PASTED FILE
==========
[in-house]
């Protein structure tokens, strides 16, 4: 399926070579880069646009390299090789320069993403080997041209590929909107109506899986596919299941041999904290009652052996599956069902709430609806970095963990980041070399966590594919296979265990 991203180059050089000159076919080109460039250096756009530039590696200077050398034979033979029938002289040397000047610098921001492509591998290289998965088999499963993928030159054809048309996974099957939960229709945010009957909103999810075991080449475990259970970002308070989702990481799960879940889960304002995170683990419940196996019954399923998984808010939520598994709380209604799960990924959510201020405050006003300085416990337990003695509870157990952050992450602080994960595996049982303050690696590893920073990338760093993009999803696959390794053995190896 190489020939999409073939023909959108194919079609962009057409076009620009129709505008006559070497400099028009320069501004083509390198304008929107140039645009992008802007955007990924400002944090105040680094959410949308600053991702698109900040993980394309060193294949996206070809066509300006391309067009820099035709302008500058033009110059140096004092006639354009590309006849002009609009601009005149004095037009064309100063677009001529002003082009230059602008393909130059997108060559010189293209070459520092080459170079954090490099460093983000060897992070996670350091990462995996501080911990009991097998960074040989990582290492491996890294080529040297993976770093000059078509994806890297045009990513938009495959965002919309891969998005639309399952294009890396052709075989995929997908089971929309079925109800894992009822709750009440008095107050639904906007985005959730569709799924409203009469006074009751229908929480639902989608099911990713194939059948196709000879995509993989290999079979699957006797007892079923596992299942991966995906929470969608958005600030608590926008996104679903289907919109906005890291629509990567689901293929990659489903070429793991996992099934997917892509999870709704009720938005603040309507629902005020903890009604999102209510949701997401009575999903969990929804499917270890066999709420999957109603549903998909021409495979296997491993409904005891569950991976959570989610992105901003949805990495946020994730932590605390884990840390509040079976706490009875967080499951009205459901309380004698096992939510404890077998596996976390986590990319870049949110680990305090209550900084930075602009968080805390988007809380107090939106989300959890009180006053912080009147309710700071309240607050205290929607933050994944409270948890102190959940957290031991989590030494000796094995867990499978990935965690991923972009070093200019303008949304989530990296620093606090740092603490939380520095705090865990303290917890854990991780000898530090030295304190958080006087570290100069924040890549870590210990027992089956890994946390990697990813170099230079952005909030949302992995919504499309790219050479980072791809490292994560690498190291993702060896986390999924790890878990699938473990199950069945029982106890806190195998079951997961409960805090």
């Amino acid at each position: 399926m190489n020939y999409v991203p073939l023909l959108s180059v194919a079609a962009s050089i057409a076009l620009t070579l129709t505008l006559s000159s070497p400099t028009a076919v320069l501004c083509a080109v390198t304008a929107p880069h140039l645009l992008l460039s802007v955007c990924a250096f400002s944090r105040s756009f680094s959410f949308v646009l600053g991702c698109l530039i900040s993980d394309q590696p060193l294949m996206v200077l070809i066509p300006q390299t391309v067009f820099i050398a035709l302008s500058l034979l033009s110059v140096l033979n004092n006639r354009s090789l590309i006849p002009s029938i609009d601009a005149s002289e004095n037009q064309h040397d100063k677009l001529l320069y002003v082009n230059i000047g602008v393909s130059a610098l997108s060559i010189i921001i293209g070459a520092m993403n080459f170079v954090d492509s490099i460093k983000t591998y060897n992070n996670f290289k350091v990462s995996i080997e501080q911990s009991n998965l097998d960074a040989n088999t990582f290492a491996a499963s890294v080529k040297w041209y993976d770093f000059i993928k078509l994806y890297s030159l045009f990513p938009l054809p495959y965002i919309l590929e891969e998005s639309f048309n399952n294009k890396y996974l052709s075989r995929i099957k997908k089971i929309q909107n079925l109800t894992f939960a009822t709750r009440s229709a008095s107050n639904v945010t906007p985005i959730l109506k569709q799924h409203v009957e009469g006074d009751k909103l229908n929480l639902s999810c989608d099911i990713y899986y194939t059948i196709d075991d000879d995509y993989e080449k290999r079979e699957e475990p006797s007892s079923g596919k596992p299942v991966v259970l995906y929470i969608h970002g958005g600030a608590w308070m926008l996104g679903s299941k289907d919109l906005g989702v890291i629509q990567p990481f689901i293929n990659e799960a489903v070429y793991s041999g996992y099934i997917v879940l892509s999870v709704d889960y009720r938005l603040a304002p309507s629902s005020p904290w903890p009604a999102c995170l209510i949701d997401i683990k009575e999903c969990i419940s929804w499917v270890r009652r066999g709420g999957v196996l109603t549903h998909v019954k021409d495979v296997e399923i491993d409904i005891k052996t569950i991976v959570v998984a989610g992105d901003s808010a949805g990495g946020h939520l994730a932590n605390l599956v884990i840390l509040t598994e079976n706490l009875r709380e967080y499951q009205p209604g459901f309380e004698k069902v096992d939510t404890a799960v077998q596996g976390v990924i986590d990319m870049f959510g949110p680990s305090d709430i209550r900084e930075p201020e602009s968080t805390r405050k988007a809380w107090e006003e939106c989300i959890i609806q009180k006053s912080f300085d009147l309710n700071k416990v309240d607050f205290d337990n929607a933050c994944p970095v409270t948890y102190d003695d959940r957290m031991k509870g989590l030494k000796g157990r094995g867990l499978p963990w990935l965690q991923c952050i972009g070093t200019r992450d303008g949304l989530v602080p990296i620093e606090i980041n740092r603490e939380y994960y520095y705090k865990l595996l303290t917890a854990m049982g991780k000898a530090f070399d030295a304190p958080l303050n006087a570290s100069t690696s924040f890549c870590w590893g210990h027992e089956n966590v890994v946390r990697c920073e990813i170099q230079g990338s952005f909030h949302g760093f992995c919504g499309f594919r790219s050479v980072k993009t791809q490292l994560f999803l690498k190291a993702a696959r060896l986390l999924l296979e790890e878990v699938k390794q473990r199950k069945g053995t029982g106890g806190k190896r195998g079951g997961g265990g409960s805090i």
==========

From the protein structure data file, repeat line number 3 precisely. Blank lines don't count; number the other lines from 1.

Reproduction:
């Amino acid at each position: 399926m190489n020939y999409v991203p073939l023909l959108s180059v194919a079609a962009s050089i057409a076009l620009t070579l129709t505008l006559s000159s070497p400099t028009a076919v320069l501004c083509a080109v390198t304008a929107p880069h140039l645009l992008l460039s802007v955007c990924a250096f400002s944090r105040s756009f680094s959410f949308v646009l600053g991702c698109l530039i900040s993980d394309q590696p060193l294949m996206v200077l070809i066509p300006q390299t391309v067009f820099i050398a035709l302008s500058l034979l033009s110059v140096l033979n004092n006639r354009s090789l590309i006849p002009s029938i609009d601009a005149s002289e004095n037009q064309h040397d100063k677009l001529l320069y002003v082009n230059i000047g602008v393909s130059a610098l997108s060559i010189i921001i293209g070459a520092m993403n080459f170079v954090d492509s490099i460093k983000t591998y060897n992070n996670f290289k350091v990462s995996i080997e501080q911990s009991n998965l097998d960074a040989n088999t990582f290492a491996a499963s890294v080529k040297w041209y993976d770093f000059i993928k078509l994806y890297s030159l045009f990513p938009l054809p495959y965002i919309l590929e891969e998005s639309f048309n399952n294009k890396y996974l052709s075989r995929i099957k997908k089971i929309q909107n079925l109800t894992f939960a009822t709750r009440s229709a008095s107050n639904v945010t906007p985005i959730l109506k569709q799924h409203v009957e009469g006074d009751k909103l229908n929480l639902s999810c989608d099911i990713y899986y194939t059948i196709d075991d000879d995509y993989e080449k290999r079979e699957e475990p006797s007892s079923g596919k596992p299942v991966v259970l995906y929470i969608h970002g958005g600030a608590w308070m926008l996104g679903s299941k289907d919109l906005g989702v890291i629509q990567p990481f689901i293929n990659e799960a489903v070429y793991s041999g996992y099934i997917v879940l892509s999870v709704d889960y009720r938005l603040a304002p309507s629902s005020p904290w903890p009604a999102c995170l209510i949701d997401i683990k009575e999903c969990i419940s929804w499917v270890r009652r066999g709420g999957v196996l109603t549903h998909v019954k021409d495979v296997e399923i491993d409904i005891k052996t569950i991976v959570v998984a989610g992105d901003s808010a949805g990495g946020h939520l994730a932590n605390l599956v884990i840390l509040t598994e079976n706490l009875r709380e967080y499951q009205p209604g459901f309380e004698k069902v096992d939510t404890a799960v077998q596996g976390v990924i986590d990319m870049f959510g949110p680990s305090d709430i209550r900084e930075p201020e602009s968080t805390r405050k988007a809380w107090e006003e939106c989300i959890i609806q009180k006053s912080f300085d009147l309710n700071k416990v309240d607050f205290d337990n929607a933050c994944p970095v409270t948890y102190d003695d959940r957290m031991k509870g989590l030494k000796g157990r094995g867990l499978p963990w990935l965690q991923c952050i972009g070093t200019r992450d303008g949304l989530v602080p990296i620093e606090i980041n740092r603490e939380y994960y520095y705090k865990l595996l303290t917890a854990m049982g991780k000898a530090f070399d030295a304190p958080l303050n006087a570290s100069t690696s924040f890549c870590w590893g210990h027992e089956n966590v890994v946390r990697c920073e990813i170099q230079g990338s952005f909030h949302g760093f992995c919504g499309f594919r790219s050479v980072k993009t791809q490292l994560f999803l690498k190291a993702a696959r060896l986390l999924l296979e790890e878990v699938k390794q473990r199950k069945g053995t029982g106890g806190k190896r195998g079951g997961g265990g409960s805090i």